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Winterizing a Fern

Category Perennials
There are many different kinds and sizes of this ancient perennial plant. Some garden varieties need special care when the weather turns cold. This guide is about winterizing a fern.
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Ask a QuestionHere are the questions asked by community members. Read on to see the answers provided by the ThriftyFun community or ask a new question.

By 0 found this helpful
December 9, 2005

It got so cold and the plants on my deck are not looking so good. I have Ferns and Palm trees. What can I do?

Hardiness Zone: 8b

Tina Long from TX

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Answers

December 9, 20050 found this helpful

I can't say about the Palms, but usually ferns will come back next spring. Just cut them down to the ground and keep them watered if you live in a dry area.

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January 30, 20060 found this helpful

I winter over alot of plants on my covered back porch. What I do (and it has worked successfully for me for years now) is put all my plants on my patio table (you may have shelves or something else) and put a string of the white (clear) mini christmas lights all along tops of plants. Then I cover them in clear plastic. If needed I weight down corners of plastic. If during the day it is warm enough, I throw back the clear plastic & turn off (unplug) lights. Depending on how many plants you have, adjust the quantity of the lights. This just keeps them from getting too cold, and by cutting them off during day (if warm enough) and taking plastic off keeps them from getting too hot. Of course, water plants as needed. Hope this is of help, I have wintered over ferns like this before. You may only need the white lights, which are beautiful anyway at night on plants & trees like Palm. It should keep the chill off. Crystal from Bennettsville, South Carolina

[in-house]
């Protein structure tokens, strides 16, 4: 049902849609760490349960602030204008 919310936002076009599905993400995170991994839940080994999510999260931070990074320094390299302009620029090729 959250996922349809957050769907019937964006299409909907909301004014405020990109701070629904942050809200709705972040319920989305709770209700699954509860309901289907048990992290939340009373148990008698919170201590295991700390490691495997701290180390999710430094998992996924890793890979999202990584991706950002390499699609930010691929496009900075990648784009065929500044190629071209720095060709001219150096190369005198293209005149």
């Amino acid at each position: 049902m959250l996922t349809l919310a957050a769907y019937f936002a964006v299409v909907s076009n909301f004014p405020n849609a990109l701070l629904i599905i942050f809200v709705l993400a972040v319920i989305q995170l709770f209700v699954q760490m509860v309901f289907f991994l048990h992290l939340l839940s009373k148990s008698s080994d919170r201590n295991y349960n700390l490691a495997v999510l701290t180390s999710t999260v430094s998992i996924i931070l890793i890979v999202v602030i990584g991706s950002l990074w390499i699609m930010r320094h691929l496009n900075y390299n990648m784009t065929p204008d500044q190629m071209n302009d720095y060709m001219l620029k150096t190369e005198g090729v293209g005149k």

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November 10, 20130 found this helpful

How do I keep it until the next year?

By Aaa from VA

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November 18, 20130 found this helpful

I live in zone 8 in Texas, and the only way I can insure that my ferns survive the winter is by bringing them inside. I use hanging baskets and hang them in humid areas of the house - bathrooms and laundry room. Once a week they go into the shower for watering.
I have been able to keep plants such as banana trees and elephant ears over winter by letting them freeze, cut them back and apply 8 inches of mulch on top. But I have never tried it with ferns. I was afraid the ferns would freeze back, the stems fill with water through the winter, and the roots would rot - that's what happens to Lantana if it's cut back after a freeze. Hope this helps!

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